Refined sugar has been called poison, toxic, and the “anti-nutrient”. It’s said to be more addictive than cocaine. Is it really that bad? How much does sugar really affect your brain? Let’s take a look at the somewhat complex relationship between sugar and your brain.
Your Brain Needs Glucose, Not Fructose
Brain cells need twice as much energy as other cells. After all, there’s a lot going on up there! Your brain cells can’t store energy, so they need a steady stream of glucose from your bloodstream. Your brain cells can live only a few minutes without energy supply – it’s that critical! The healthiest sources of glucose are from the complex carbohydrates found in whole grains, legumes, fruits, and vegetables. Glucose is also a building block of the lactose found in dairy products. Unhealthy sources of glucose are sugar and high fructose corn syrup (HFCS) which are all are roughly half glucose and half fructose.
Virtually every cell in the body can metabolize glucose for energy, but only your liver cells metabolize fructose. While honey and maple syrup do contain some nutrients, they are still the same basic composition as refined sugar – half glucose, half fructose. All Fructose Is Not Created Equal A healthy diet contains lots of fruits and vegetables which are sources of dietary fructose. But a diet high in these sources of naturally occurring fructose is not the same as a diet high in fructose from refined sweeteners. Don’t make the mistake of thinking you should skip eating carrots or apples because they contain fructose. It’s the added fructose from refined sweeteners you should be concerned about. So there’s no need to pick carrots out of your salad.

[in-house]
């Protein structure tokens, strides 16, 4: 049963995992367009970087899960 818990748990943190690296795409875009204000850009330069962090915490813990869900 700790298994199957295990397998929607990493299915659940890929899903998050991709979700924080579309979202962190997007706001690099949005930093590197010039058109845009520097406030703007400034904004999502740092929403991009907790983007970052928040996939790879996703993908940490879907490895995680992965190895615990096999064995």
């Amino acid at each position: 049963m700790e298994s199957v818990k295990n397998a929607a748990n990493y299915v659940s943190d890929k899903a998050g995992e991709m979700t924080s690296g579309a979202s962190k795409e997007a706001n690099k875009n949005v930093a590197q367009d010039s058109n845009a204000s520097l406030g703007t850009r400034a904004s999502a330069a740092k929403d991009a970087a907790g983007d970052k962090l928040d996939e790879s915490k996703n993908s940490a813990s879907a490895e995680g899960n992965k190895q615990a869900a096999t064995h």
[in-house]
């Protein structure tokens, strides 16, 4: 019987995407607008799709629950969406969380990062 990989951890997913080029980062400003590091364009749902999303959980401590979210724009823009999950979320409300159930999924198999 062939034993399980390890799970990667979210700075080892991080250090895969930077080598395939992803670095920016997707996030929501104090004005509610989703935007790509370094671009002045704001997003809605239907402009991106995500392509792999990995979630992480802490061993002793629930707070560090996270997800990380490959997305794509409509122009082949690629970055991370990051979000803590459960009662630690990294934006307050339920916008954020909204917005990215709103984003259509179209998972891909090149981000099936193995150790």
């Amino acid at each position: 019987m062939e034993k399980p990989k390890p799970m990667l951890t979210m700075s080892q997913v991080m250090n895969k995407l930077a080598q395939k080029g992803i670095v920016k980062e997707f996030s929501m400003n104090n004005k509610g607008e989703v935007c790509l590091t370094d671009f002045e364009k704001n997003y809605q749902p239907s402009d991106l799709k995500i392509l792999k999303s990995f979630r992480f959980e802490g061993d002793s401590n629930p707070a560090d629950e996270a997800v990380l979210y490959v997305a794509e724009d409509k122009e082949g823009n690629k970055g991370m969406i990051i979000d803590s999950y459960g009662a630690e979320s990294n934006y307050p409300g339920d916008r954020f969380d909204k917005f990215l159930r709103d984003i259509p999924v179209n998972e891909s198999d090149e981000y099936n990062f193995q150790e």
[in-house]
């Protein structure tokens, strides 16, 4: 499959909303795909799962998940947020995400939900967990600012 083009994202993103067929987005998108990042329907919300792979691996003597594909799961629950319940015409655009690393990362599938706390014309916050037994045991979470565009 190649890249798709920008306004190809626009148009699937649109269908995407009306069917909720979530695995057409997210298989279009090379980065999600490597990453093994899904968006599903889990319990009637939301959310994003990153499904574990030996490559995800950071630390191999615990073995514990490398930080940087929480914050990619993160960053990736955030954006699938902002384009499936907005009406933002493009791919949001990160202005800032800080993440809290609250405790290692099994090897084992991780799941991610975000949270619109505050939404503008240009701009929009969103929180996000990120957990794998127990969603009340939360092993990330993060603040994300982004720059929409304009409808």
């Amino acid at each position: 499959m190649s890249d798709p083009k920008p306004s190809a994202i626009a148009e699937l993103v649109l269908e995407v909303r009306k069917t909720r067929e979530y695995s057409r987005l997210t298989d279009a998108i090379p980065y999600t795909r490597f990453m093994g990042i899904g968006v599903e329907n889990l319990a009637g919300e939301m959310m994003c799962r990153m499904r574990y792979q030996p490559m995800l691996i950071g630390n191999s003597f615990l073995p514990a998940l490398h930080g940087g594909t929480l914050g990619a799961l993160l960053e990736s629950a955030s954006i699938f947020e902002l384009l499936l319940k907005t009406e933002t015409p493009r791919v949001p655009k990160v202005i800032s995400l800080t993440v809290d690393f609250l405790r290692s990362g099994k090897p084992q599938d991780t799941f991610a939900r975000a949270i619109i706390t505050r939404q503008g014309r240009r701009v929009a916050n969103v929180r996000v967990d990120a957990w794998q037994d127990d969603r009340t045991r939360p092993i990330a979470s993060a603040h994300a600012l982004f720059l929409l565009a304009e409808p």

Dangers of a High Fructose Diet
Fructose has wrongly been promoted as a healthy sweetener because it doesn’t raise blood sugar levels or spike insulin. Instead it raises blood fructose levels, which is arguably even worse. Here are some of the problems with high fructose diets:
Increases triglycerides, blood pressure, and LDL (bad cholesterol), all markers for cardiovascular disease.
Increases levels of uric acid which can lead to gout and kidney disease.
Increases risk for diabetes. Fructose intake and diabetes rates are directly proportional worldwide.
Causes systemic inflammation.
Contributes to obesity by leading to leptin resistance. Leptin is a “satiety hormone” that lets you register feelings of fullness.
Read the rest here: http://www.pickthebrain.com/blog/stop-giving-your-brain-the-sugar-blues/